By then the ICC firm is starting to fall apart. Having suffered serious defeat at the hands of Oboe's ambush and Yeti's hit-and-run tactics, there seems to be nowhere for them to go, but in a brutal final fight the monster inside Bex is finally unleashed, most graphically realised in the animalistic scream he lets rip after beating his opponent within an inch of his life. And Oldman sells every aspect of this character as real – the cocky estate agent, the jokey but still devoted Dad ("Shall we tell mummy to piss off?"), the put-upon husband, the ambitious would-be leader, the threatening soldier and the out-of-control monster – and the transition from one to another is always convincing. His relationship with his wife (impressively played by his then real-life wife Lesley Manville) in particular is most realistically handled, from the saucy small-talk to the screaming rows – the dialogue and delivery here are always just right.

Phil Davis as Yeti

As usual with Clarke, pretty much all of the performances are absolutely spot on. Phil Davis, in a role originally offered to Tim Roth (can you imagine?), plays Yeti with a winning combination of icy cool and sneering superiority, and Andrew Wilde makes for an effectively intimidating Oboe. The soldiers in the firms themselves are also played with energy and commitment, even if a couple of them really don't look like they could hold their own in a serious fight. And I'll freely admit now that when I first saw the film I suspected that the mixed racial make-up of the firms was less a reflection of reality than a ploy on the part Clarke and screenwriter Al Ashton to focus our attention on the tribal element of this particular breed of affluent thug, but subsequent research revealed that it was an accurate reflection of the racial mix in the ICF, on which the ICC was based.

Everything feels just right here – I grew up knowing these people and recognise almost every one of them as real. The detail in Ashton's script and Clarke's handling is consistently bang-on, notably in dialogue that always feels authentic to the place and time, even in off-hand moments ("You wanna T-Cut that," Bex's dad advises on seeing his son's defaced motor, to which Bex replies "I don't believe you sometimes – needs a new skin, that does"). This even extends to the clothing (these guys liked to look good) and their choice of cars, particular favourites being sporty, soft-top Escorts and performance BMWs, still a wankers' favourite in my neck of the woods. The Buccaneers' targeting of these vehicular status-symbols appropriately ties the activities of the firms to the capitalistic aspirations and lifestyles of their members. Indeed, when the Buccaneers demolish the Hornchurch Boys' BMW in a brilliantly edited series of lightning cuts, for the vehicle's owner its's the final straw and the end of his association with Bexy's firm – he will take an assault to his body, but not to his treasured possessions. Elsewhere there are nicely low-key references to Bex's financial status in his casual insistence on first class tickets for the trip to Birmingham and his jovial "Well if you've got it..." response to his Dad's suggestion that he is just throwing money away by having his car resprayed. All of this prefigures the present day hijacking of what was originally a working class game by those with the money to buy insanely expensive season tickets, a new club strip for their kids every few months, and even a seat in the company box, where they are protected from the horrors of weather and ordinary people, and where the game itself becomes a distant background entertainment.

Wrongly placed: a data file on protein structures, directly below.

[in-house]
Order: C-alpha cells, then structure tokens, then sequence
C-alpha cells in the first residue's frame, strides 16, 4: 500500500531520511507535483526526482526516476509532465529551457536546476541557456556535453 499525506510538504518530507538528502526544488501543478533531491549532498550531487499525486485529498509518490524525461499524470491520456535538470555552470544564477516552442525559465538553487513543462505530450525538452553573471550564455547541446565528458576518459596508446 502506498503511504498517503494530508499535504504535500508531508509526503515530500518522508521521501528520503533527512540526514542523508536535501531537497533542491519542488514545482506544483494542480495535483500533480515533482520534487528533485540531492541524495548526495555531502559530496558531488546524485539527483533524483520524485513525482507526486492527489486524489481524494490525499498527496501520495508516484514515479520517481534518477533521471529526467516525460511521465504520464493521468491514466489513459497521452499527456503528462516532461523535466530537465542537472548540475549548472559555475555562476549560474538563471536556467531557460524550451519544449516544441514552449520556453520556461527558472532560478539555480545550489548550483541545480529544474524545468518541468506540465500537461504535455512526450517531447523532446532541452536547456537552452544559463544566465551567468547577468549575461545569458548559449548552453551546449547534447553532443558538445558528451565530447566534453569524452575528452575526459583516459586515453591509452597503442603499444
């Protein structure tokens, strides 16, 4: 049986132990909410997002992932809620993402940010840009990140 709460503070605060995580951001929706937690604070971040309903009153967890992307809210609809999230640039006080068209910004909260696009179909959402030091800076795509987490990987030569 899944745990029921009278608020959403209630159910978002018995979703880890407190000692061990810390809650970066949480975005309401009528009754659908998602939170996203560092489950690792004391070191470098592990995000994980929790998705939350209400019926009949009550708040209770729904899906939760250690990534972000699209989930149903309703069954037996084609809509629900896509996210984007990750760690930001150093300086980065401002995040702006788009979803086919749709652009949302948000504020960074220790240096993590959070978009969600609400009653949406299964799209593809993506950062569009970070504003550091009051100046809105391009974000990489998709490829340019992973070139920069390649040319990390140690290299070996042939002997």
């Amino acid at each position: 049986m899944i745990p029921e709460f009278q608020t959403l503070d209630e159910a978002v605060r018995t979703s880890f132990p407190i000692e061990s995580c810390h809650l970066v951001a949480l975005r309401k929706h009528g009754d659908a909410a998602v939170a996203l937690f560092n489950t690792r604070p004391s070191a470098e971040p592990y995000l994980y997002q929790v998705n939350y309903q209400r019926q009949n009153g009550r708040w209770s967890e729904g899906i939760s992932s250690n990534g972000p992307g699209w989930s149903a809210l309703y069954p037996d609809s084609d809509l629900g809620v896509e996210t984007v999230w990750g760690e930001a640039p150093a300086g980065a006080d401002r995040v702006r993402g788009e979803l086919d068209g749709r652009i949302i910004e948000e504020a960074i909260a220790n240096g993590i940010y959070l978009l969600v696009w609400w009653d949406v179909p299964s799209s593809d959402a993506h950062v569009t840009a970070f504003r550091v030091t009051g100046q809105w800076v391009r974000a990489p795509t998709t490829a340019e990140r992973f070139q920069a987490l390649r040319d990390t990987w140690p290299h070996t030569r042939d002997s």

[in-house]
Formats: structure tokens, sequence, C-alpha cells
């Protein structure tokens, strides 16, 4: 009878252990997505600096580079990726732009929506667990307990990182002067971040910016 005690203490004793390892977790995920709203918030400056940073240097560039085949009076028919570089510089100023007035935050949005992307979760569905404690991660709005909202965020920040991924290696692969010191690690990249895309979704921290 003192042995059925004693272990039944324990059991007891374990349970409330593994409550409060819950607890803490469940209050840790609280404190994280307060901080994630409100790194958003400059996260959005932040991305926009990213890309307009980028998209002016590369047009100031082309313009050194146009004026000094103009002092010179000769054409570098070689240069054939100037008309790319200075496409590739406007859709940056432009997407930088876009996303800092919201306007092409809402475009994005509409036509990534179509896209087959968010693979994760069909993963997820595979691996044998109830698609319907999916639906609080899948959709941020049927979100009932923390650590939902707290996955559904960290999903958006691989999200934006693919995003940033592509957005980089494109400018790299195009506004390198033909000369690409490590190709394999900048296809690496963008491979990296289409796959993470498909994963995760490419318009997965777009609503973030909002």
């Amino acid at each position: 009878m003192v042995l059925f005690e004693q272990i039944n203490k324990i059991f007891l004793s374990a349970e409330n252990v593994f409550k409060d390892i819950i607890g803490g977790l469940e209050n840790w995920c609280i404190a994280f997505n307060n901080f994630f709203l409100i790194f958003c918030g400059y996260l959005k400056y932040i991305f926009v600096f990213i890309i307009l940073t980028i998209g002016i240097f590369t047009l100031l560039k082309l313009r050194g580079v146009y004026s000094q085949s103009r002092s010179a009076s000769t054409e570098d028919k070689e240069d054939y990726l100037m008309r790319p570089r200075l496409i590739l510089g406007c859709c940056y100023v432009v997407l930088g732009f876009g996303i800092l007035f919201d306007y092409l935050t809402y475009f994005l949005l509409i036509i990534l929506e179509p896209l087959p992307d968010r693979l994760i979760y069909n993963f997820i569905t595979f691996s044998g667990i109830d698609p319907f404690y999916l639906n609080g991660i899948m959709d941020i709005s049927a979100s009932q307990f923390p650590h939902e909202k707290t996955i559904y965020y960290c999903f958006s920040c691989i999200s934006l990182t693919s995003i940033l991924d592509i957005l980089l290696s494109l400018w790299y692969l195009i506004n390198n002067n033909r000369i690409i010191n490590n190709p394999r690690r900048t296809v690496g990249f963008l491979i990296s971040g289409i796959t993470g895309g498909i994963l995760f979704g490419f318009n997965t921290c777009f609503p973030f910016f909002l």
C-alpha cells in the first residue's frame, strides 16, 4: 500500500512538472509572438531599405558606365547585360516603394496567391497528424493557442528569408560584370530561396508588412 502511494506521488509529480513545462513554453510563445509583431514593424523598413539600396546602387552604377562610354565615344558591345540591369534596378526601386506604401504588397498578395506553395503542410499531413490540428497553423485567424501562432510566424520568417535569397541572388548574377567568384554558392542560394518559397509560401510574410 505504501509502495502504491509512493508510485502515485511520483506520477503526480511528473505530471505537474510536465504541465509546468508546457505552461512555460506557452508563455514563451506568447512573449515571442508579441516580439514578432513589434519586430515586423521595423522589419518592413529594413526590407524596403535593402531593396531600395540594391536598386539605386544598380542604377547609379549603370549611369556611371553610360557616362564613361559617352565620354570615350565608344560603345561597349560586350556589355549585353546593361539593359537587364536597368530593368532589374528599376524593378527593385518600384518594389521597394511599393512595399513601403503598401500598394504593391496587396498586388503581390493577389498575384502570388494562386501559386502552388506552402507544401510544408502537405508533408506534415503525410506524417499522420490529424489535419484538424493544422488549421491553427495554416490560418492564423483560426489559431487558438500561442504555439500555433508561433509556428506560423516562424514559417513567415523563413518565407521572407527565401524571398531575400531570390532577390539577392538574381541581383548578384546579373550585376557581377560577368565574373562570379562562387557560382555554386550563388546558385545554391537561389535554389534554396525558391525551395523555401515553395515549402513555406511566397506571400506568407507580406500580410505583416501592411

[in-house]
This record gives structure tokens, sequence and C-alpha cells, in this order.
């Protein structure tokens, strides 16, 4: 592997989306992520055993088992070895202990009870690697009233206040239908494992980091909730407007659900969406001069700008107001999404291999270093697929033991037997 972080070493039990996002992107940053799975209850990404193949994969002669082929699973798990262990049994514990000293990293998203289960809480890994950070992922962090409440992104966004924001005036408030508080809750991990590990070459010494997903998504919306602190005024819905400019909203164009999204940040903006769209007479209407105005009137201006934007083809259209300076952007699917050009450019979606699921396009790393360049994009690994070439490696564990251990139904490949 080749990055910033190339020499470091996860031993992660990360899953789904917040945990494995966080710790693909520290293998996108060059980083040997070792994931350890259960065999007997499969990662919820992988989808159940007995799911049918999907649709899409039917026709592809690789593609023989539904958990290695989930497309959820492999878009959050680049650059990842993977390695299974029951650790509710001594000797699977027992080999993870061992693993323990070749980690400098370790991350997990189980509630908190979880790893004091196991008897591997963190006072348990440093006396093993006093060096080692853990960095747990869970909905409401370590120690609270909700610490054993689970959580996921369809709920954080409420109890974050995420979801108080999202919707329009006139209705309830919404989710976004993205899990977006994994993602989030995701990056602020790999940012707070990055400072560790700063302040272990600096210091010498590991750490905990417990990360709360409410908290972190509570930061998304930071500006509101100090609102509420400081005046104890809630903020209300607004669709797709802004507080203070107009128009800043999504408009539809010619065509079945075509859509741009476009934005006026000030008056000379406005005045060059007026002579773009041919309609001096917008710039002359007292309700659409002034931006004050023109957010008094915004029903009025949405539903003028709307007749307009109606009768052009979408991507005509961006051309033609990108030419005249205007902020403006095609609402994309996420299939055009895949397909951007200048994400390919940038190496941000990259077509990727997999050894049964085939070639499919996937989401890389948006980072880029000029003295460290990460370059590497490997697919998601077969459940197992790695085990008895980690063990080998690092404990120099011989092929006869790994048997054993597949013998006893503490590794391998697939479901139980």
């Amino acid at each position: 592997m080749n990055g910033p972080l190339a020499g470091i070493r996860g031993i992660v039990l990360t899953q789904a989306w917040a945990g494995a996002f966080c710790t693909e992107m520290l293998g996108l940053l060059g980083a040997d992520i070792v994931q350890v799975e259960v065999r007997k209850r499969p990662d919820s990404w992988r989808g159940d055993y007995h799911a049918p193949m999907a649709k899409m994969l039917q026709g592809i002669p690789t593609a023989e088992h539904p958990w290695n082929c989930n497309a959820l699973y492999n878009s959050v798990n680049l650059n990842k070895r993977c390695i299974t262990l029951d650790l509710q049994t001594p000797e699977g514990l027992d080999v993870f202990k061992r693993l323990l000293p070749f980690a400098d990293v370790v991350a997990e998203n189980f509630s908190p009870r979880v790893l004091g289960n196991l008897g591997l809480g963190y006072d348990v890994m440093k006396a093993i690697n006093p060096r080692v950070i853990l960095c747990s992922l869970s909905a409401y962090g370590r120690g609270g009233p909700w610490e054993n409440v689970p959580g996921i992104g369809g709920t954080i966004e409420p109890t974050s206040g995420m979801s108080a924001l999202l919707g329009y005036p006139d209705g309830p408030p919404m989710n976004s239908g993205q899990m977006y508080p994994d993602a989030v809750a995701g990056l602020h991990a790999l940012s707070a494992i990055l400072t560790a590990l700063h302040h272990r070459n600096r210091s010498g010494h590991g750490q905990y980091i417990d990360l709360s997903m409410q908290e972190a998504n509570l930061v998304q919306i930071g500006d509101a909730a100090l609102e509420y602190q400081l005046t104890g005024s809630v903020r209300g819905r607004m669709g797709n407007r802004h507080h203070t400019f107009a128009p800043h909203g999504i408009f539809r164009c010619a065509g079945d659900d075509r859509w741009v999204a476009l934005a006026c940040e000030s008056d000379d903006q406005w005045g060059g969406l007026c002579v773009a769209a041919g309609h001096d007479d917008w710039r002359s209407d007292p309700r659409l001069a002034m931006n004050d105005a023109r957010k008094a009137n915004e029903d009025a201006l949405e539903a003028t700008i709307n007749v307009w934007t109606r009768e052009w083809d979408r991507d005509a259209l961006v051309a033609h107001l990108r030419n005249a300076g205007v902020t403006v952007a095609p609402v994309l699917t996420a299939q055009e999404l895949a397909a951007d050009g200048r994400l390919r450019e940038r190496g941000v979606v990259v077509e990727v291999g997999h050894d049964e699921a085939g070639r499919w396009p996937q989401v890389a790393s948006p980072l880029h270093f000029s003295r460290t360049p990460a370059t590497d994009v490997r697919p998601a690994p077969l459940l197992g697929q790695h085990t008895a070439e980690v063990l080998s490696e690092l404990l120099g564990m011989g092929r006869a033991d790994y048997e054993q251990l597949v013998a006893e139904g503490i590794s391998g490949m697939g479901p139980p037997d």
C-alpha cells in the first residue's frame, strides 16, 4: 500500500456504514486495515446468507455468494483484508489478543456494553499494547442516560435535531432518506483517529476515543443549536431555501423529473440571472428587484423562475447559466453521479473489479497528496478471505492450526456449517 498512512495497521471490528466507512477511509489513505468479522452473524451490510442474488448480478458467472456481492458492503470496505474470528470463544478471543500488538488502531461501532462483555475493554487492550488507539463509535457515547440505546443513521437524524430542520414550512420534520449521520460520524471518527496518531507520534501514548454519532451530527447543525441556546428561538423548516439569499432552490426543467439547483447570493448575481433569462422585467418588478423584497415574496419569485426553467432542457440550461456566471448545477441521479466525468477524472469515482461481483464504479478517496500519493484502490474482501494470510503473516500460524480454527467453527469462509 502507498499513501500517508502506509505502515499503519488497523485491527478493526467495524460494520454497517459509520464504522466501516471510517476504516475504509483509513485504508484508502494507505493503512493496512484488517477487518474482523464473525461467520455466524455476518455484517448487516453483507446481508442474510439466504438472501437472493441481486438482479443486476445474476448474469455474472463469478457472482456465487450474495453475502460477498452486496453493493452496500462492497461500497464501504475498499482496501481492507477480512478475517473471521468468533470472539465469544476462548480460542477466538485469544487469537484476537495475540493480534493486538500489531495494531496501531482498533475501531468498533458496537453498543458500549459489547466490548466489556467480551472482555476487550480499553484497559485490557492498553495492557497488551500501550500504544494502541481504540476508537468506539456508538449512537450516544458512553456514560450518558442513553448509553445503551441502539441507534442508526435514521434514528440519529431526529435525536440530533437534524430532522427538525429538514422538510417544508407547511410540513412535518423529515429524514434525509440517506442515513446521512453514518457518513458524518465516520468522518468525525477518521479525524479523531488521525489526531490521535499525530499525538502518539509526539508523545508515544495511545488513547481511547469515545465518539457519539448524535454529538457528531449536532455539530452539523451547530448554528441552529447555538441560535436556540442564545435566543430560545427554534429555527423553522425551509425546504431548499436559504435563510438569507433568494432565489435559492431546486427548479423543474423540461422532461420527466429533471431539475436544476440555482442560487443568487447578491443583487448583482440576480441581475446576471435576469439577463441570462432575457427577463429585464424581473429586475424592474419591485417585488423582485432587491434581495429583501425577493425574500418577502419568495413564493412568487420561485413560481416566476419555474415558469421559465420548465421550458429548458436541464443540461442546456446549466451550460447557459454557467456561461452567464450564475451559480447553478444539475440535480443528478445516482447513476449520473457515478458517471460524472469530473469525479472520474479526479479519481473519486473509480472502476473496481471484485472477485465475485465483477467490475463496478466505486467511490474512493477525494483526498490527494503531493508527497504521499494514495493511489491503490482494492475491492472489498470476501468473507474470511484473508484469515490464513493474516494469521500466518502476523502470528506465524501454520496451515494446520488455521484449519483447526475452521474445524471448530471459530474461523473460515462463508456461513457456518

The Hornchurch Boys' car after a visit from Yeti

Clarke's direction is superb throughout, his handling of the actors matched at every turn by his sometimes electrifying command of the film medium. Shot entirely on Steadicam, the film is peppered with drifting, gracefully circular camera moves and long tracks of Bex as he strides ever-purposefully down roads or corridors. Clarke holds these shots for longer than most other directors would and the effect, as in all of his 'walking movies', is to connect us completely with his central character, forcing us to watch him in almost anthropological detail as he marshals his forces and attempts to keep that monster inside in check. These long takes give way to faster cutting in more action-driven scenes, and the use of urgent editing and grabbed shots in the fights, combined with the committed physicality of the actors, creates a real sense of the viciousness of these conflicts without overpowering the audience with graphic detail.

On its first TV showing the violence was, inevitably, a controversial issue, but it is central to the story and thus an essential component. The pitched battles in particular are handled with brutal realism, the furious chaos of an all-out rumble caught with documentary authenticity, despite being meticulously choreographed in advance. If Clarke holds back from showing us the most horrifying assault – which I always believed was a double nostril splitting but is actually far worse (see The Director's Cut below) – its suggestive nastiness still hits home. It is somehow appropriate that the very same knife used here is also at the centre of the film's most genuinely horrifying moment, when a distracted Bex fails to realise that his child has picked up the weapon and is using it as a toothbrush. This sequence powerfully calls into question Bex's sense of responsibility and his priorities regarding his family, as well showing most graphically how his addiction to violence will eventually destroy everything he holds dear.

Steve McFadden